Early morning risers in Belle River caught a glimpse of the sun being blocked out by the moon Thursday morning.
Some Canadians, particularly those living in the Northern Hemisphere, had an opportunity to see a partial view of an annular solar eclipse. It began in Ontario, then swept across Greenland, the North Pole and finally Siberia, as the moon passed directly in front of the sun.
Two weeks ago, those living in Vancouver, Calgary and Winnipeg were able to catch sight of a lunar eclipse.
There are three main types of solar eclipses: total, partial and annular. During a total eclipse, the entire disk of the sun is covered by the moon. A partial eclipse is where the moon appears to swing through some of the sun.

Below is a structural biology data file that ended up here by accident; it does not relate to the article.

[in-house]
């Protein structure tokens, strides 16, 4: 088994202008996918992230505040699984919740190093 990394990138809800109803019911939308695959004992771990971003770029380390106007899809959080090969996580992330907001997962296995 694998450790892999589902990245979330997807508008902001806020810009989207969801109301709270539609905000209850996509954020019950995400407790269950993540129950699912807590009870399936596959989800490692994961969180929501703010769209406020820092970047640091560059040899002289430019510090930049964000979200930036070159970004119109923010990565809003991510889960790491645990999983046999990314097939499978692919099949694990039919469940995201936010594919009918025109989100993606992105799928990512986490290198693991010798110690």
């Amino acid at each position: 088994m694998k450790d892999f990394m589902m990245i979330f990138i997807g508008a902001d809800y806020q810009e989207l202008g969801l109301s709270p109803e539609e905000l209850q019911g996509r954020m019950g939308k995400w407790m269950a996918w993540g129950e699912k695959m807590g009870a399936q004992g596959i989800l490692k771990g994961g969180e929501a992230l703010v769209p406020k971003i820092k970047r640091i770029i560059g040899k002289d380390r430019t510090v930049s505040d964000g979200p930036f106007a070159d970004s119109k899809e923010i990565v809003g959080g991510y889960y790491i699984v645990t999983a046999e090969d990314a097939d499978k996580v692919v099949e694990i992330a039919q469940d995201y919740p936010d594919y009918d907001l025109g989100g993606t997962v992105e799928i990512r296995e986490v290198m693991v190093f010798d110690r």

An annular eclipse, however, is when the moon is a little farther away from Earth in its orbit and covers all but the outer edge of the sun, creating what some call a “ring of fire.”
The annular part of the eclipse was visible in northern Ontario at sunrise, up through Hudson Bay and into northern Quebec and the Arctic.
Additional options were available for the early birds who did not have good visuals in their regions. The Virtual Telescope Project followed the eclipse online. For those who wanted to take photographs, safety tips were made available at Sky & Telescope.